With the amazing advances in technology, it’s hard not to lament the skill and craftsmanship required of people long ago. Few of us still know how to build fires from nature, develop film, memorize telephone numbers or do thousands of basic tasks we might have had to do just a decade ago. Fortunately, there are those that keep traditions alive by preserving its most fundamental purpose.
It could probably be put more elegantly, but mass production ain’t got nothing on Korehira Watanabe. Watanabe is one of the remaining few Japanese sword makers in the world who creates koto swords through traditional methods. The most amazing part is that there are no longer blueprints or how-tos on what Watanabe is accomplishing. When the samurai died, most of their secrets of swordmaking died with them. However, Watanabe claims that he has come to the closest to replicating the truly mythical samurai sword.
He has been working on swords for the past 40 years, quietly and consistently practicing his craft in order to create the best possible weapon. He trains a disciple in hopes that his passion and method of traditional swordmaking is not lost. He also feels that people often update methods to conform to newer technology, but it loses so much of the enthusiasm and rituals of the past.
This guy deserves a Check out this remarkable video of a master at work.
Gunny Fixed Blade
If you’re not familiar with The Gunny, you really don’t know knives. The Gunny, whose real name is R. Lee Ermy, is a retired Marine drill instructor and noted actor. He’s appeared in such films and shows as Apocalypse Now, Full Metal Jacket, Leaving Las Vegas, Toy Story, The Simpsons and many more.
So, what does this guy have to do with knives?
Well, not only is he the official spokesman of SOG Specialty Knives, but he’s also worked with knifemakers to design his own knife sets.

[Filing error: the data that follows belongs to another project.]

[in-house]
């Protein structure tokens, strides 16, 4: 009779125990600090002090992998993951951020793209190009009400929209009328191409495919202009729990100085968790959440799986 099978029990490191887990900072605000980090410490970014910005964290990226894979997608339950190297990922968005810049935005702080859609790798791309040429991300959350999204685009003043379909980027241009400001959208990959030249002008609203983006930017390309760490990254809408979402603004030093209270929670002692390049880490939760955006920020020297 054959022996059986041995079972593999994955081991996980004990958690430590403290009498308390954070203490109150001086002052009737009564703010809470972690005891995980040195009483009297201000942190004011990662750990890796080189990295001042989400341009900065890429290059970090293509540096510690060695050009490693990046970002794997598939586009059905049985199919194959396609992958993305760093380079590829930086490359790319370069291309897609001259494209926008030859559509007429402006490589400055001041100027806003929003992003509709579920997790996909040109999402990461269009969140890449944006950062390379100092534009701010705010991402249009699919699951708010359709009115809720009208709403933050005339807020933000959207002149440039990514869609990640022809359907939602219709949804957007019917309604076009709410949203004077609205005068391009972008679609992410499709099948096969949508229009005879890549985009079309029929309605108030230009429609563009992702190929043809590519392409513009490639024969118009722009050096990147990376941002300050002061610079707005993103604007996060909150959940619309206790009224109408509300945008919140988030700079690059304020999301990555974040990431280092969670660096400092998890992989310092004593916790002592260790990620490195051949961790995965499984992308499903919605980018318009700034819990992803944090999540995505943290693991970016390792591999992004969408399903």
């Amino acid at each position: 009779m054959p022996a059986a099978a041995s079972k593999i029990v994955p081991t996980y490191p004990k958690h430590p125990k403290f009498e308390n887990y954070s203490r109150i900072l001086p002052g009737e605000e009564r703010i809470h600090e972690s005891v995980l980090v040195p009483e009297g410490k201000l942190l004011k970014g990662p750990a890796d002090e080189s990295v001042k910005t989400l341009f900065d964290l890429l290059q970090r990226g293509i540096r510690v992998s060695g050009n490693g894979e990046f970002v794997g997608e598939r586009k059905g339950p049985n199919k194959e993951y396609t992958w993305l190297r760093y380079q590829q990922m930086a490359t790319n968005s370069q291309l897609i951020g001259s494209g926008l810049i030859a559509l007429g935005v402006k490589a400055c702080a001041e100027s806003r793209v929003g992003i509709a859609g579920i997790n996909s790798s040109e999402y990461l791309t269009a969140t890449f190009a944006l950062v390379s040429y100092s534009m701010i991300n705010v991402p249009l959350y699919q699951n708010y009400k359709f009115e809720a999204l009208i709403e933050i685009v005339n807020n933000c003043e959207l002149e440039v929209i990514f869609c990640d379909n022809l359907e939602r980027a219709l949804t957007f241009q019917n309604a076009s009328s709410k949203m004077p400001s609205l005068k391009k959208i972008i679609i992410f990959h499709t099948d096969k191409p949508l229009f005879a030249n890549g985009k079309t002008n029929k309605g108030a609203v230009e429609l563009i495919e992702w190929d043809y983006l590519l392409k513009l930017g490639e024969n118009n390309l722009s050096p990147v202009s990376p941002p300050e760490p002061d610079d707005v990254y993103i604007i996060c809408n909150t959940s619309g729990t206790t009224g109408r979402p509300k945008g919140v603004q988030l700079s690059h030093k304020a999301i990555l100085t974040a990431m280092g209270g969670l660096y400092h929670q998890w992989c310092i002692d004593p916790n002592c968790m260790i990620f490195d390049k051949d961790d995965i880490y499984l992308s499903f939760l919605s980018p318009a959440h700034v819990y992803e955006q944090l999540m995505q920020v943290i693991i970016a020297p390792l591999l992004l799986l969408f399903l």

Earlier this summer, SOG Knives and Gunny released two amazing limited edition fixed blade and folding knife to create the “Gunny Series.”
The knives are limited to 1,000 pieces each, but that’s not the amazing part. Continue reading
Knifemaker and all-around knife innovator Blackie Collins died in a motorcycle accident yesterday, according to Blade Magazine.
The 71-year-old was killed after his Triumph motorcycle veered to the right and struck a guardrail. Even though he was wearing a helmet, the crash was still fatal.
If you’re not familiar with Walter Wells Collins, aka Blackie, he was internationally known for his contribution to the knife world.
Here’s Blade Magazine’s description of his work:
Blackie was known for any number of different knives, knife materials and knife mechanisms, including the assisted opener, the first use of thermoplastic for knife handles (Gerber LST), the Bolt Action lock and much more. He also invented a number of sheath mechanisms for the diving knife industry.
Since Blackie was a young boy in school, he always wanted to make knives and guns. In fact, he used to recall an incident at his elementary school when his teacher asked each student in the class what they wanted to be when they grew up. Unlike the other students who wanted to be doctors and lawyers, he said he wanted to make guns and knives, much to the chagrin of his teacher.
Since the day he discovered a pair of throwing knives in his mother’s kitchen, Bobby Branton has had a passion for knife throwing.
Branton’s love for the sport motivated him to become the president of the American Knife Throwers Alliance, in addition to creating his own custom knives and spreading knowledge about throwing knives through seminars and consulting.
It’s been a very interesting road for Branton.
He first became involved with throwing knives as a young man and spoke about his experience during a recent interview with The Cutting Edge.